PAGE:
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Cabbagestalk v. McFadden

United States District Court, D. South Carolina

July 1, 2015

Shaheen Cabbagestalk Petitioner,
Warden J. McFadden, Respondent.



This matter comes before the Court on the Report and Recommendation (R & R) of the Magistrate Judge (Dkt. No. 119), recommending that Respondent's Motion for Summary Judgment be granted and that various motions by Plaintiff be denied. For the reasons stated below, the Court ADOPTS the R & R, GRANTS Respondent's Motion for Summary Judgment, and DENIES Petitioner's pending motions.

I. Background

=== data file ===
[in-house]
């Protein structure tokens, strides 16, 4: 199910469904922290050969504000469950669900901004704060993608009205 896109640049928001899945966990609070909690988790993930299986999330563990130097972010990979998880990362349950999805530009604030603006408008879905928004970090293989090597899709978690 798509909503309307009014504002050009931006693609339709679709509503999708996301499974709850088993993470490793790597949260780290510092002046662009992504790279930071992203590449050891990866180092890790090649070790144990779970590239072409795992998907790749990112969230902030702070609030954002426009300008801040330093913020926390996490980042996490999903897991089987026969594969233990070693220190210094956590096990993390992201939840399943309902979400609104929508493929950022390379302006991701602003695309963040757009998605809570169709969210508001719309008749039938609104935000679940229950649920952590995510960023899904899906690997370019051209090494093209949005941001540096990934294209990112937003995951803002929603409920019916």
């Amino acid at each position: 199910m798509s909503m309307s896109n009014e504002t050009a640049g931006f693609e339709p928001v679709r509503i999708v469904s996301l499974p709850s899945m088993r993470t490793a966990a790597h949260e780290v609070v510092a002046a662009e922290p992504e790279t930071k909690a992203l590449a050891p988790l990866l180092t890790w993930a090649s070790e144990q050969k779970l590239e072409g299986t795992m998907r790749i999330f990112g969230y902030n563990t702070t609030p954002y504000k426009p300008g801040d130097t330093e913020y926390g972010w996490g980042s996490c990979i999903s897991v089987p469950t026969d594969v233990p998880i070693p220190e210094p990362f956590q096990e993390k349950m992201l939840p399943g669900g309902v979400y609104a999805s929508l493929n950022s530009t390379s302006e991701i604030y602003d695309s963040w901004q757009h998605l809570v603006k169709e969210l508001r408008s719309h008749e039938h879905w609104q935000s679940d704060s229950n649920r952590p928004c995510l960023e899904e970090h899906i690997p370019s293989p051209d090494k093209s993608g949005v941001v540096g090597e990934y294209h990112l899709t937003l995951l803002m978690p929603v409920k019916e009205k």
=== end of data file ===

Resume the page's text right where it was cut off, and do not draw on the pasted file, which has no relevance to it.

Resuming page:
In March of 2007, Petitioner was indicated by a grand jury on one count of Assault and Battery with Intent to Kill and one count of armed robbery. (Dkt. No. 70-3 at 127-128; Dkt. No. 70-1 at 115-16). The indictments erroneously showed Petitioner's name as "James Cabbagestalk" rather than "Shaheen Chabbagestalk." (Dkt. No. 70-3 at 127-128). This mistake was brought to the attention of the trial judge at the time that Petitioner pled guilty, and the indictment was amended. (Dkt. No. 70-1 at 124-133). The case proceeded to trial, and during the trial, Petitioner passed his counsel a note stating that he wanted to plead guilty. ( Id. at 111). Petitioner pled guilty to the armed robbery charge, and the state dropped the Assault and Battery with Intent to Kill charge. ( Id. at 115-16, 118). Petitioner stated that he understood that this was what the state was wiling to do and that he could get from 10-30 years in prison for the armed robbery charge. ( Id. at 116). The solicitor stated that "the State does not oppose a lower-end sentence, " but that "we have not negotiated a specific time, and, of course, I've made sure to make it clear that the court has the final say in any sentence but that the State would not oppose a sentence on the lower end of that spectrum." ( Id. at 119). Petitioner stated that he understood the negotiations and recommendations from the Solicitor's Office. ( Id. at 120). The plea court found that a sentence at the low end of the range was not appropriate, in part because Petitioner had not "shown any remorse or offered any explanation or apology to the victim in this case." ( Id. at 135). The plea court sentenced petitioner to a term of eighteen years. ( Id. ).